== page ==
From Sylvanus Viashima, Jalingo
The Catholic Diocese of Jalingo on Monday donated a borehole to Tuyebubong community in Zing local government area of Taraba state.
Speaking at the commissioning and official handing over of the borehole to the community, the Catholic Bishop of Jalingo Diocese His Lordship Bishop Charles Hammawa noted that the project was part of the outreach program of the diocese aimed at addressing the perculier needs of the people as a way of preaching the Gospel practically.
Hammawa said that the community had been without a reliable source of portable water for over the centuries and so the diocese decided to take it up upon itself to reach out to them through the Justice, Human Development and Peace Initiative of the Church.
“It is so sad that over 26 million Nigerian children do not have access to portable water and are experiencing high or extremely high water vulnerability according to the UNICEF. This is totally unacceptable and we must work hard to change the narrative. As a Church, we have a mandate to preach the Gospel to the ends of the Earth and there is no better way of doing it than meeting the practical needs of the people.
“While the national figures stand at one in every five Nigerian children lacking access to portable water to satisfy their daily needs, in this particular community, the figure stands at one in every ten. That means most of the children lacked access to portable water and that has adversely affected their education and other life endeavors.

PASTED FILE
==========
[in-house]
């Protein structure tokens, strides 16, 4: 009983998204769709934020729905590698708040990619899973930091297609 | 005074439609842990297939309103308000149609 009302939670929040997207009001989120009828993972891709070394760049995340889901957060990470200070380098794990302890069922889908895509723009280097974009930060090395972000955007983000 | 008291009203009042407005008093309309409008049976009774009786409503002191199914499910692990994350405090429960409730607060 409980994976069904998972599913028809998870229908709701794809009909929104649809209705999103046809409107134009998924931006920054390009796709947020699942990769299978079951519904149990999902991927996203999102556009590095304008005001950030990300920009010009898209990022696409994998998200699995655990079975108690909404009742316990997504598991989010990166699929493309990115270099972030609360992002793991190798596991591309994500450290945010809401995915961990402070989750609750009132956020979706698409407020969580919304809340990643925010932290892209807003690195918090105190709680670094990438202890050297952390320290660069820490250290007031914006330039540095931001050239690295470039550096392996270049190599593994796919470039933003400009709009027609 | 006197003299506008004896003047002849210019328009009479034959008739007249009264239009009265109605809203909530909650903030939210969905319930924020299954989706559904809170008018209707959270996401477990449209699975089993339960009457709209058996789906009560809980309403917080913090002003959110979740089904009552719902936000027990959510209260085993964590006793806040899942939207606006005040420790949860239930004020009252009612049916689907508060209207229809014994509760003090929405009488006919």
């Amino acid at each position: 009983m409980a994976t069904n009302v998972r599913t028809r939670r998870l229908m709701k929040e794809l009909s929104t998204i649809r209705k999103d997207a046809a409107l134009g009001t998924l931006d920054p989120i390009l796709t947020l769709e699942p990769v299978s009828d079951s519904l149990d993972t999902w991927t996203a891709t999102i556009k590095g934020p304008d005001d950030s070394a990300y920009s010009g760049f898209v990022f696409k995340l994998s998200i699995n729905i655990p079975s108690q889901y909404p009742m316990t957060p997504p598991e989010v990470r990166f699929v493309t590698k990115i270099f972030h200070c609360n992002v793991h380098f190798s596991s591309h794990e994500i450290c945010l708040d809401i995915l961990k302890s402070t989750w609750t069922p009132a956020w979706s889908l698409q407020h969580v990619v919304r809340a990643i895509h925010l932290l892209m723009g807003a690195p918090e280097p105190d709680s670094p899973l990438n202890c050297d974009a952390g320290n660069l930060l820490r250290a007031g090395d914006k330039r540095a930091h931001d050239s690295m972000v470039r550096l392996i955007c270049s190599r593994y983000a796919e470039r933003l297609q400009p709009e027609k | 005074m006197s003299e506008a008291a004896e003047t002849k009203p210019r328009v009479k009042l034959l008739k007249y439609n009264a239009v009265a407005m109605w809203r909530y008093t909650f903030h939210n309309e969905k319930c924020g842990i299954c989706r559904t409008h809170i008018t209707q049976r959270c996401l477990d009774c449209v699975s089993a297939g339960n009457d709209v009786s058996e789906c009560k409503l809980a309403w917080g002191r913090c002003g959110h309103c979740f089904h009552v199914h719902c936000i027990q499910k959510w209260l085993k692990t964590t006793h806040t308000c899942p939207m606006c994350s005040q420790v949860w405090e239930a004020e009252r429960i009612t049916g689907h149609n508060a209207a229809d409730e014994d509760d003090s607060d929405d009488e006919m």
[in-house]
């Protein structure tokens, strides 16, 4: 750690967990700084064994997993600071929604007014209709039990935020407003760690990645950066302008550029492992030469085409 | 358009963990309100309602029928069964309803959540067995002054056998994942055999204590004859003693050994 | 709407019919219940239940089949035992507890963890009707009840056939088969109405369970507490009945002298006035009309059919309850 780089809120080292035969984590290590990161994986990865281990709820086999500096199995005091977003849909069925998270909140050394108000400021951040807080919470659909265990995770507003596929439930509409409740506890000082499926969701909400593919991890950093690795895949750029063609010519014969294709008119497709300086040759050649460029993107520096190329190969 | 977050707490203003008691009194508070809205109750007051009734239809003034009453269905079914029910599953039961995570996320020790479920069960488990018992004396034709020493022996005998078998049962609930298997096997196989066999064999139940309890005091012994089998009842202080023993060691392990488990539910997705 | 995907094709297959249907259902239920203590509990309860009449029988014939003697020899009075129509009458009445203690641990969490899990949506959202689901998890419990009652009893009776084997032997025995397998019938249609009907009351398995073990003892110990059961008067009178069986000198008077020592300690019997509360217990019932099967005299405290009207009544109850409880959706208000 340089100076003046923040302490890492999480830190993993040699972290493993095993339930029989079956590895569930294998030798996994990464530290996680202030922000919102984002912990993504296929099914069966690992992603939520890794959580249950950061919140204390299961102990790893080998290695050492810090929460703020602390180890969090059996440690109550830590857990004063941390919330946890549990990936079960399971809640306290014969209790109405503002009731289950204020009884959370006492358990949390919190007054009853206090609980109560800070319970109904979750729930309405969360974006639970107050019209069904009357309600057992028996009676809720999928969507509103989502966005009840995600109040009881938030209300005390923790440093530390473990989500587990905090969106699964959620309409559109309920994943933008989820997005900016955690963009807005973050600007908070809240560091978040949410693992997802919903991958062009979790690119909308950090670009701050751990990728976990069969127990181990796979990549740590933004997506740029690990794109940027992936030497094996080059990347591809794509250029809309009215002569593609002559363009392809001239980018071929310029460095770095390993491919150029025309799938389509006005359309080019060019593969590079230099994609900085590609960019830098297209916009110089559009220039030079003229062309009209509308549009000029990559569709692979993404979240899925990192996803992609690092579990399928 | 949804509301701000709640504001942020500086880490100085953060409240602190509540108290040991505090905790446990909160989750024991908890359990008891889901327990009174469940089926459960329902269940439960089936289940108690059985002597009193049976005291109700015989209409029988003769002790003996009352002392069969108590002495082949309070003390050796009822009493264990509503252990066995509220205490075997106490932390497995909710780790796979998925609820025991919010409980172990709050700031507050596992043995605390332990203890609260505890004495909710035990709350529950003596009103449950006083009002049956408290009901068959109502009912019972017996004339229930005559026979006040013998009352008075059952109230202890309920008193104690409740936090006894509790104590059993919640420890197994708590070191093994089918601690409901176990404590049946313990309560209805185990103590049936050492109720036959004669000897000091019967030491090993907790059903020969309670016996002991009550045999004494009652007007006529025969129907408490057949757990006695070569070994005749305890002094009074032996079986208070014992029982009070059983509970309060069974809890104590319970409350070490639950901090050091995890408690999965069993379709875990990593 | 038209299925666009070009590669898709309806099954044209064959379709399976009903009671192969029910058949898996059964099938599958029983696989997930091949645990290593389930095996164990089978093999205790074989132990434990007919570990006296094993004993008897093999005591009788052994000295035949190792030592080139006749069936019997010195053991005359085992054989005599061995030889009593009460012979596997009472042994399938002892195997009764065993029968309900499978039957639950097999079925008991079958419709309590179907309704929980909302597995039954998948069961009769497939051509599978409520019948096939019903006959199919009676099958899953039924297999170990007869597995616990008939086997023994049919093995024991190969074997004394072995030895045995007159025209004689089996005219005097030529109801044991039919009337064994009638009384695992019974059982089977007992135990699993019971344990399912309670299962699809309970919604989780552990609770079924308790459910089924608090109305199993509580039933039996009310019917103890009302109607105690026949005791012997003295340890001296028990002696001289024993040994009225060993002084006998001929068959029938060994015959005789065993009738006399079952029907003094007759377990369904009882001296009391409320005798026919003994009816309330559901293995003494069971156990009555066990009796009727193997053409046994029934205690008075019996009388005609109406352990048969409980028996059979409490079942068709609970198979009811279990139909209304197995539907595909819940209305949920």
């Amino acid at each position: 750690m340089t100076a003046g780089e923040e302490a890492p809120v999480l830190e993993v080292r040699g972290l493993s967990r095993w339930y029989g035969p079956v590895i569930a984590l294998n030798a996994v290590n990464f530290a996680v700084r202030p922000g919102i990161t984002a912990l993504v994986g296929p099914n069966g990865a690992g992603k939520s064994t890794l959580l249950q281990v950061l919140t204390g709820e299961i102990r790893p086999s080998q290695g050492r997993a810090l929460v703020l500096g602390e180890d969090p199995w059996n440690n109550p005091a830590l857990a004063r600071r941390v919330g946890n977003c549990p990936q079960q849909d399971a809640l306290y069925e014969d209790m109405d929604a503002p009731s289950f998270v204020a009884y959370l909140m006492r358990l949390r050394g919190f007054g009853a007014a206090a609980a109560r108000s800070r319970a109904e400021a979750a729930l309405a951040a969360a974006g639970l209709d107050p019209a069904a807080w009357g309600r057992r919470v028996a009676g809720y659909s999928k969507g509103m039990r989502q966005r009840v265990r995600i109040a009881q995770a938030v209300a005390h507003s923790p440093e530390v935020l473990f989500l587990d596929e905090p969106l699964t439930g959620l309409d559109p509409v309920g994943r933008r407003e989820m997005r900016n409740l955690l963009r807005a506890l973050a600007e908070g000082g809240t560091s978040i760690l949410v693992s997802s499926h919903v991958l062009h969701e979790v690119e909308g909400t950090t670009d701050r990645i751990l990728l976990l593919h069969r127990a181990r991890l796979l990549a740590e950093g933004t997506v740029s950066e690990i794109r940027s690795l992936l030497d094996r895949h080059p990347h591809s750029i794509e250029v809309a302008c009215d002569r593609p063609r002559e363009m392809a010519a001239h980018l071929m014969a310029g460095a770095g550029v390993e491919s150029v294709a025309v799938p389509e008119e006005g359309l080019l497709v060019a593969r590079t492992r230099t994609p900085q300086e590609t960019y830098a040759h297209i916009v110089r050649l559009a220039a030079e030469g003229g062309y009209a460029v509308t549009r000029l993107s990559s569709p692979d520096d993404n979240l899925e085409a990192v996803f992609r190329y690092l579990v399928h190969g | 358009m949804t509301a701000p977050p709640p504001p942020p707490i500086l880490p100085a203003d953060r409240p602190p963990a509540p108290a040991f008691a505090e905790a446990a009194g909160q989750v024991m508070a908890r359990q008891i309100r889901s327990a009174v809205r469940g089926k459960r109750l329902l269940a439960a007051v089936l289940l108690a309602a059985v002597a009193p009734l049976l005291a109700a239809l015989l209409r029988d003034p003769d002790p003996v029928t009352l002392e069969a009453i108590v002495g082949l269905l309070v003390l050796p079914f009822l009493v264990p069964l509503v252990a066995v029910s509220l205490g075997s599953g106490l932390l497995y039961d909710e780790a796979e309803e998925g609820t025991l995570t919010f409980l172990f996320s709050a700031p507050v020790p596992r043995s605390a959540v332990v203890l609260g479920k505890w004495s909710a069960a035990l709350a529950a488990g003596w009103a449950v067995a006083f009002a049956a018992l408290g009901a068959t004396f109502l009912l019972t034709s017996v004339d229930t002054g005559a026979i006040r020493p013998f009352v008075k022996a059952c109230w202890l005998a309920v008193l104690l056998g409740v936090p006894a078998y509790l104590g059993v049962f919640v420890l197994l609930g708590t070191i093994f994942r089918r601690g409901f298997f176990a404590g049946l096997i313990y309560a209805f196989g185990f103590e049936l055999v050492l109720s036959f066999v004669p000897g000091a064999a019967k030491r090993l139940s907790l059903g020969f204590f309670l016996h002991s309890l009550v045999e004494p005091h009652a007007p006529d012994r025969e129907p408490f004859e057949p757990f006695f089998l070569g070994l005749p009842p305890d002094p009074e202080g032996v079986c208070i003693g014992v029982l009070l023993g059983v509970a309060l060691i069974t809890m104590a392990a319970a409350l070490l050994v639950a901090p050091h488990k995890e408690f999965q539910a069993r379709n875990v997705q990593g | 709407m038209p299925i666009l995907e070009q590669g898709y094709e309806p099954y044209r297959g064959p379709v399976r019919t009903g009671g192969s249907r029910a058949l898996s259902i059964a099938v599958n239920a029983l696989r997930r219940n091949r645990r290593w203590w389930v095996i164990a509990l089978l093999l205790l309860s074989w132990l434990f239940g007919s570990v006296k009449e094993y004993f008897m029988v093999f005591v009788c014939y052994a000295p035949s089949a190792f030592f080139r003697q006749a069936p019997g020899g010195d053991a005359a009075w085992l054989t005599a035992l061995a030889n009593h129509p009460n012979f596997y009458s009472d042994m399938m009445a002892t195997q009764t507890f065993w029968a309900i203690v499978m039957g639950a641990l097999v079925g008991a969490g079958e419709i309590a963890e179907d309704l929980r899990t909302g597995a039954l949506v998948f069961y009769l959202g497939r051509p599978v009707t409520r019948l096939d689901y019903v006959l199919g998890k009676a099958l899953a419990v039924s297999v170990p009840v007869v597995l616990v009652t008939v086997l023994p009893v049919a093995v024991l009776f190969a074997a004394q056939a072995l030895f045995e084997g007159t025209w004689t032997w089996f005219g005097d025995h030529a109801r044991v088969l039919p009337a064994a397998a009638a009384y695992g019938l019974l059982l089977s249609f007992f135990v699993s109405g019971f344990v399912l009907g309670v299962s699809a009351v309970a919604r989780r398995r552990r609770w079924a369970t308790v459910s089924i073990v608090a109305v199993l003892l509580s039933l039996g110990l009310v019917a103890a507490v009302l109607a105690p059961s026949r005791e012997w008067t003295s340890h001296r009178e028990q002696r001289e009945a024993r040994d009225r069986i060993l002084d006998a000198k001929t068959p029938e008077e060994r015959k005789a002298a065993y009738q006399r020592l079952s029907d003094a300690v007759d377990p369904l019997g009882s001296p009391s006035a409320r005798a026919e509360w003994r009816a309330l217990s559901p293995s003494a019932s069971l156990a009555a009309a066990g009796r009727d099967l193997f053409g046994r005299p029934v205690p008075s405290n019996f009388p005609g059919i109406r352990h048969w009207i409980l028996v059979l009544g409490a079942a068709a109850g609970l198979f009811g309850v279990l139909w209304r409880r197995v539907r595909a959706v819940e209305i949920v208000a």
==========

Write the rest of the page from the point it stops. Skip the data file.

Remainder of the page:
“With this project however, we hope that most of their water challenges would have been taken care of. I urge the community to take up the protection of this facility and it’s maintenance seriously” Hammawa said.
Coordinator of JDPC in Jalingo Diocese Rev Fr Stephen Bakare noted that this was the third borehole that the commission has drilled and donated to communities in Zing local government area among several others donated to communities across the state to ameliorate the plight of the people especially the school children who have to face extreme hardship for lack of portable water.
He called on the people and government to support the commission in carrying out it’s work and charged the people to take it as “water for peace and not water for crisis”.
The community leader Mr. Francis Shongong who spoke on behalf of the people thanked the Church for remembering them and coming to their aid.
Shongong noted that, for the over 100 years of it’s existence, the people of the community have had to contend with extreme water scarcity and mostly have to drink from the same pond with their livestock especially during the dry season when most of the ponds dry off and the people can not tap from rain water.
Our correspondent who visited the community noted that, the people had to travel over several kilometers in the push to access the only surviving pond that is not only very unhygienic, but could barely produce a few gallons of water at a time.
The project commissioning coincides with this year’s world’s water day celebration.